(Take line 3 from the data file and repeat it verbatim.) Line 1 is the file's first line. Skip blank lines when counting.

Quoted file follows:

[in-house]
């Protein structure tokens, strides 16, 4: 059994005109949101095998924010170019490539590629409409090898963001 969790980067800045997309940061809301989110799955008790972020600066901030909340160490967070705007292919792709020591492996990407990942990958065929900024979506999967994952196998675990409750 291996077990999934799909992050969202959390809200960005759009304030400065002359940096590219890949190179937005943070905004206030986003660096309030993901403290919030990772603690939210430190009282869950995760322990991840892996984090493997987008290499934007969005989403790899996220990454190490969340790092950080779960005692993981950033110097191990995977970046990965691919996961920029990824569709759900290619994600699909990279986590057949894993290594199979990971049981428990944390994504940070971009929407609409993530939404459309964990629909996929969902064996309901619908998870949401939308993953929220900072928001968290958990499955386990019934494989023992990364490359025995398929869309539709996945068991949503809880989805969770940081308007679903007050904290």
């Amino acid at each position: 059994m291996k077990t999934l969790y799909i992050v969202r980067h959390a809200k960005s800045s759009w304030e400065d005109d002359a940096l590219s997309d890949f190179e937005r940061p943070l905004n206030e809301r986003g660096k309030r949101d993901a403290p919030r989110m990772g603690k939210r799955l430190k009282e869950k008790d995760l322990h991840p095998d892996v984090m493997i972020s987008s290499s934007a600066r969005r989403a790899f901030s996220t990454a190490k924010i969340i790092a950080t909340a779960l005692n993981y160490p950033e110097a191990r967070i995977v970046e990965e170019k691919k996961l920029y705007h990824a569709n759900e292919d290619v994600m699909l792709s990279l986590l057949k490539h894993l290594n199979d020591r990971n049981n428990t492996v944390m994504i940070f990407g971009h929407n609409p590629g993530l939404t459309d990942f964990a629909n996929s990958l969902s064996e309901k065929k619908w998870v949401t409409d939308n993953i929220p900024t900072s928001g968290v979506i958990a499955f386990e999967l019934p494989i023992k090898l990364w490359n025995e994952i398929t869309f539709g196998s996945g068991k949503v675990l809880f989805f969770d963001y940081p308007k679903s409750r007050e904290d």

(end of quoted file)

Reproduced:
């Amino acid at each position: 059994m291996k077990t999934l969790y799909i992050v969202r980067h959390a809200k960005s800045s759009w304030e400065d005109d002359a940096l590219s997309d890949f190179e937005r940061p943070l905004n206030e809301r986003g660096k309030r949101d993901a403290p919030r989110m990772g603690k939210r799955l430190k009282e869950k008790d995760l322990h991840p095998d892996v984090m493997i972020s987008s290499s934007a600066r969005r989403a790899f901030s996220t990454a190490k924010i969340i790092a950080t909340a779960l005692n993981y160490p950033e110097a191990r967070i995977v970046e990965e170019k691919k996961l920029y705007h990824a569709n759900e292919d290619v994600m699909l792709s990279l986590l057949k490539h894993l290594n199979d020591r990971n049981n428990t492996v944390m994504i940070f990407g971009h929407n609409p590629g993530l939404t459309d990942f964990a629909n996929s990958l969902s064996e309901k065929k619908w998870v949401t409409d939308n993953i929220p900024t900072s928001g968290v979506i958990a499955f386990e999967l019934p494989i023992k090898l990364w490359n025995e994952i398929t869309f539709g196998s996945g068991k949503v675990l809880f989805f969770d963001y940081p308007k679903s409750r007050e904290d």